NTSB Identification: WPR11FA145
14 CFR Part 91: General Aviation
Accident occurred Friday, February 25, 2011 in Phoenix, AZ
Probable Cause Approval Date: 05/08/2014
Aircraft: PIPER PA-28-181, registration: N910PA
Injuries: 3 Fatal.
NTSB investigators either traveled in support of this investigation or conducted a significant amount of investigative work without any travel, and used data obtained from various sources to prepare this aircraft accident report.
The airplane struck a rock outcropping near the peak of a 4,600-foot mountain during a night training flight that included very-high frequency omnidirectional radio range and GPS tracking and intercepting maneuvers in visual meteorological conditions. The airplane had a flight instructor and two pilot-rated students onboard. It could not be determined who was flying the airplane at the time of the accident. According to the operator, the flight instructor had been counseled not to fly in that particular area at night because it was dark with no ambient surface light to illuminate the area. The flight school had other approved areas designated for night training flights. It is likely that the pilots were practicing a tracking or intercepting maneuver while not adequately monitoring the environment, which lacked illumination, to maintain sufficient altitude as they approached mountainous terrain. The damage to the airplane and associated ground scars were consistent with the airplane flying in a straight-and-level attitude before impacting the rock outcropping. Postaccident examination of the airplane and engine revealed no evidence of mechanical malfunctions or failures that would have precluded normal operation.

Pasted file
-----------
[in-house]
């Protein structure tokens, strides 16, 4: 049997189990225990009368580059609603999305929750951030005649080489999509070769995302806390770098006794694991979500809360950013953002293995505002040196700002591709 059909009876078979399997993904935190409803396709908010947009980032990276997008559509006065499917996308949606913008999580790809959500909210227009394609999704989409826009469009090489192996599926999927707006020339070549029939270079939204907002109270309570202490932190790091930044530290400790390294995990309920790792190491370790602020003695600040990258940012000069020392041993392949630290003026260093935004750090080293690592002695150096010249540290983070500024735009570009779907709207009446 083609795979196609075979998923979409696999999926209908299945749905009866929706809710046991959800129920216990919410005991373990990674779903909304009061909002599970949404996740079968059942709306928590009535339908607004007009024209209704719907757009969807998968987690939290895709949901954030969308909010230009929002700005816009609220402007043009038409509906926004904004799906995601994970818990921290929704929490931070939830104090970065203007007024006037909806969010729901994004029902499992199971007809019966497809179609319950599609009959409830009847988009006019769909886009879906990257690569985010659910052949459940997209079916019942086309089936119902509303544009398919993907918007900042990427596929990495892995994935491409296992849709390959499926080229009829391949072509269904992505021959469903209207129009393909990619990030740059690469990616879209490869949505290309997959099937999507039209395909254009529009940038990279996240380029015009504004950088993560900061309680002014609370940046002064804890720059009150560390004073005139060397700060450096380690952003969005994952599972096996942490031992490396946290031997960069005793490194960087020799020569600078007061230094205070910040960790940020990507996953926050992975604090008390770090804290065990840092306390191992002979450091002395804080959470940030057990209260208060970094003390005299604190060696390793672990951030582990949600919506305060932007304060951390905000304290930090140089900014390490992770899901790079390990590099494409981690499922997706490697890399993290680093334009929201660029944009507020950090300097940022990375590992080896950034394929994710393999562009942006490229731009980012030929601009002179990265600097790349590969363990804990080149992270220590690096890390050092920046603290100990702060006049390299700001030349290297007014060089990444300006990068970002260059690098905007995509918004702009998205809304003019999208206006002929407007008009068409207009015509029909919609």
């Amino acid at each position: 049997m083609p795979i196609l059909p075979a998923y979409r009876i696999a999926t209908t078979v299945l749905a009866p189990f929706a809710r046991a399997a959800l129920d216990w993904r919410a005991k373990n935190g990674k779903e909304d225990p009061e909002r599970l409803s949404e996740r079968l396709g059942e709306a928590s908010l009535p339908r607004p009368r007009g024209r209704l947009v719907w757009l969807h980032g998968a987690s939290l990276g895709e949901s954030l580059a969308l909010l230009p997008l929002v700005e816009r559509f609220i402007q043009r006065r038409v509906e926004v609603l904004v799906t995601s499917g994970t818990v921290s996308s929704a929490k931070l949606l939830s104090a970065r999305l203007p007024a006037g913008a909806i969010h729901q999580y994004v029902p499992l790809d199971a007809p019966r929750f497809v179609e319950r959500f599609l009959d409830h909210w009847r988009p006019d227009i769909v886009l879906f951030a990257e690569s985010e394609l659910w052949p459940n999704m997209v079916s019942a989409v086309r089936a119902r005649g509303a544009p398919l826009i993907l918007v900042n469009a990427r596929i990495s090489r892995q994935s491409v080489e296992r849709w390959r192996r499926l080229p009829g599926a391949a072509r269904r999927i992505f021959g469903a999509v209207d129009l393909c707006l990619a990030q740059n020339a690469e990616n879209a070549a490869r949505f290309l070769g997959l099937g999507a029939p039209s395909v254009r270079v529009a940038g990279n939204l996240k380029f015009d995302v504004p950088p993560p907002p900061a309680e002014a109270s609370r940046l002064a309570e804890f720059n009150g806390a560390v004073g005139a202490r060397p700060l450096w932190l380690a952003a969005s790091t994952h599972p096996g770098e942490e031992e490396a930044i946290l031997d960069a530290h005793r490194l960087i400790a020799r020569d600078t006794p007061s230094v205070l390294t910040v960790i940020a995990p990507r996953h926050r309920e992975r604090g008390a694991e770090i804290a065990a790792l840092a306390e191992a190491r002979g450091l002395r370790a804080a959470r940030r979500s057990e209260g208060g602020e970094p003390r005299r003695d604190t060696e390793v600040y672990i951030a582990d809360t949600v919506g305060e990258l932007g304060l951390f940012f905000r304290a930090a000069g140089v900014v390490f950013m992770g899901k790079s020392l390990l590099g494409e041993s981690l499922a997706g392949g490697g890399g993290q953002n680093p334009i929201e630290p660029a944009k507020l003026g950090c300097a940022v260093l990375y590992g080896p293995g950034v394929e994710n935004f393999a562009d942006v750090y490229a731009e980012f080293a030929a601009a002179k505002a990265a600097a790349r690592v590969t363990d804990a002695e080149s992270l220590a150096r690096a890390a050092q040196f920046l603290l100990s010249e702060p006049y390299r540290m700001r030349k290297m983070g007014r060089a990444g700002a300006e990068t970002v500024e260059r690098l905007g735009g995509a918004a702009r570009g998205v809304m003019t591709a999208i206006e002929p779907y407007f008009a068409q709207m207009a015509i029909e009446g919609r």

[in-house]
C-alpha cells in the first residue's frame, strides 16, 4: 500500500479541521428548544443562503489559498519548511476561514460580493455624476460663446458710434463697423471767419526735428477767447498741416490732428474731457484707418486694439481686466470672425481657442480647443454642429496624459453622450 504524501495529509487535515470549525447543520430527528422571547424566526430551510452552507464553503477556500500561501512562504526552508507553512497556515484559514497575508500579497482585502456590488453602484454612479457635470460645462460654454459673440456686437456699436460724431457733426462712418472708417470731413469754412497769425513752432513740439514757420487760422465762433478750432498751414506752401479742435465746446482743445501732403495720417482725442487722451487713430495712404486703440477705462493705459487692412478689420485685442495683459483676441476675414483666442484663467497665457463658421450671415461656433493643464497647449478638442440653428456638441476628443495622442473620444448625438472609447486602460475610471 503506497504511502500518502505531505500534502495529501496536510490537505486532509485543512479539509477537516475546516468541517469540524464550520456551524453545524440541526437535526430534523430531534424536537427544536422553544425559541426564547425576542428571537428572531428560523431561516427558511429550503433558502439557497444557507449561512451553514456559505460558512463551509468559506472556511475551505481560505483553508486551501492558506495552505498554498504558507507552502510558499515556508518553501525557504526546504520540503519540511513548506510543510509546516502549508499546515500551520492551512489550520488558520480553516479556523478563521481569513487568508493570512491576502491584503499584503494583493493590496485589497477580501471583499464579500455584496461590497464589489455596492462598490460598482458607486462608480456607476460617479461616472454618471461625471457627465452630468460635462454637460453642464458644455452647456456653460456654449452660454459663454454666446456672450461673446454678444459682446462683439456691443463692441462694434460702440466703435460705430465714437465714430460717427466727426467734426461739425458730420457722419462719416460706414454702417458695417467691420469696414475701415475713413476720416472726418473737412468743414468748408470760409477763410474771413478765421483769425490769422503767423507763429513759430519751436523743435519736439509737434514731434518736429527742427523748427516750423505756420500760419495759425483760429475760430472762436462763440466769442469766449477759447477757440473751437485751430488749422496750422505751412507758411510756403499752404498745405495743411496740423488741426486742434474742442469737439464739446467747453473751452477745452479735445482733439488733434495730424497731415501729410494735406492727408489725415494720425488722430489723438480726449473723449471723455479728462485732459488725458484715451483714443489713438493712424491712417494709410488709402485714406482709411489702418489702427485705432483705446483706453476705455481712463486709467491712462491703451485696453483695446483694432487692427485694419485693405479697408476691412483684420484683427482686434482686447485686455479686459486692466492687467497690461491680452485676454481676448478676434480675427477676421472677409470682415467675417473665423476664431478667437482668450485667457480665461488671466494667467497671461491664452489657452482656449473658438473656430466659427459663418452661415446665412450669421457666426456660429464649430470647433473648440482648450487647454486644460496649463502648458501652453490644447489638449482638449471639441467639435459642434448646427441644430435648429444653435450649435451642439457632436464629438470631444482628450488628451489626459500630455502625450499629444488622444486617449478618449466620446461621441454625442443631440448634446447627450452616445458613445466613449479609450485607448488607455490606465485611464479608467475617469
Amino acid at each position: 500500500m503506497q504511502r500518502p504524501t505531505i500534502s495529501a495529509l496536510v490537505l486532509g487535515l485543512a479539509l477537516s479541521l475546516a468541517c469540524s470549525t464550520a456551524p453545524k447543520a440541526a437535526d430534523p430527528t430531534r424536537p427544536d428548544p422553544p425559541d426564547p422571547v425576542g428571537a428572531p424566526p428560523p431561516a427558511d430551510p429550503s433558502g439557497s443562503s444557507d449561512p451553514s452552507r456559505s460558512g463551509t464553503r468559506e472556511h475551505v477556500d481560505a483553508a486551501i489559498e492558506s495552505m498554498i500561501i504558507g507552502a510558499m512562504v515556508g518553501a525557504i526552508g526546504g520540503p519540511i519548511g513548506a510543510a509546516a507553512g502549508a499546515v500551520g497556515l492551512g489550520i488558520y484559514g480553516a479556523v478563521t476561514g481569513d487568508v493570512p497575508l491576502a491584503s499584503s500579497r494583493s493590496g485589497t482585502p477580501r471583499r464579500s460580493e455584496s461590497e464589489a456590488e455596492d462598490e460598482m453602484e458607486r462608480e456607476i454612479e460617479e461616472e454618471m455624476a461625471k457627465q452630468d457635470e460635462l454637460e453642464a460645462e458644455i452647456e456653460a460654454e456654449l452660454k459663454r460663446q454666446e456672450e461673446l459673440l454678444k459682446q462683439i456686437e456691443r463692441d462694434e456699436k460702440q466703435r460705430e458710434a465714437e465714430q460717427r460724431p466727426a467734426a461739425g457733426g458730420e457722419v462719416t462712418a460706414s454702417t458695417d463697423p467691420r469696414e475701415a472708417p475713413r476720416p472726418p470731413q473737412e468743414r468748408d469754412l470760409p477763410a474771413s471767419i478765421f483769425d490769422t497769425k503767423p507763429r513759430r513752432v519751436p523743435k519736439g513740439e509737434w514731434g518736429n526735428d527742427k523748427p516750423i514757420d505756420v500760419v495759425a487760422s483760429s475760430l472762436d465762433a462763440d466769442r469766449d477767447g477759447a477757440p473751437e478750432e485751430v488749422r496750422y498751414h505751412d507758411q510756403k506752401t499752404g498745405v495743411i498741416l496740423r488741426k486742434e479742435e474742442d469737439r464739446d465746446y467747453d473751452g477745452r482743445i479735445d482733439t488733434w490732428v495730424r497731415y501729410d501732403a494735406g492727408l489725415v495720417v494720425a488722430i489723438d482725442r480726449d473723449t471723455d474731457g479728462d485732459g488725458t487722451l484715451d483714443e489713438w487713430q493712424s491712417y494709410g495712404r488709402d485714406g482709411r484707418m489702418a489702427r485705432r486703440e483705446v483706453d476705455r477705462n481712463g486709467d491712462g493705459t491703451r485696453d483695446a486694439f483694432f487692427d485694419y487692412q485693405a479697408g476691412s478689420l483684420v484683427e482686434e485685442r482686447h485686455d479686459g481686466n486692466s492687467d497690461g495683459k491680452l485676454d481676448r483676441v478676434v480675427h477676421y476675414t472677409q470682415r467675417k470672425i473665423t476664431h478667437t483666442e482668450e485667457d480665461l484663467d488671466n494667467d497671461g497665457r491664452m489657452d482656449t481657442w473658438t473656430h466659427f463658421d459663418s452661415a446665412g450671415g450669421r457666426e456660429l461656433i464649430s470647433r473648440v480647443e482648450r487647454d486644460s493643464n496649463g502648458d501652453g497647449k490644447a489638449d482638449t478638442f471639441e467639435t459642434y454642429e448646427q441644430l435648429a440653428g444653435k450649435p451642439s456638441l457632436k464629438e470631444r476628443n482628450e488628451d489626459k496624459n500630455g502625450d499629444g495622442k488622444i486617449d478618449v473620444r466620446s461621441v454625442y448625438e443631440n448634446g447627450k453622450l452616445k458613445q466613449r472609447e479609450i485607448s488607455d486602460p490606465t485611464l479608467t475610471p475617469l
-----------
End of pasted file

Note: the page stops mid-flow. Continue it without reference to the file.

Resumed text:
The National Transportation Safety Board determines the probable cause(s) of this accident to be: The pilot and flight instructor's failure to adequately monitor the flight task and environment while maneuvering to maintain sufficient altitude with rising terrain in dark night conditions and the flight instructor's improper decision to practice in an area known to have no illumination, which led to collision with a rock outcropping. Full narrative available
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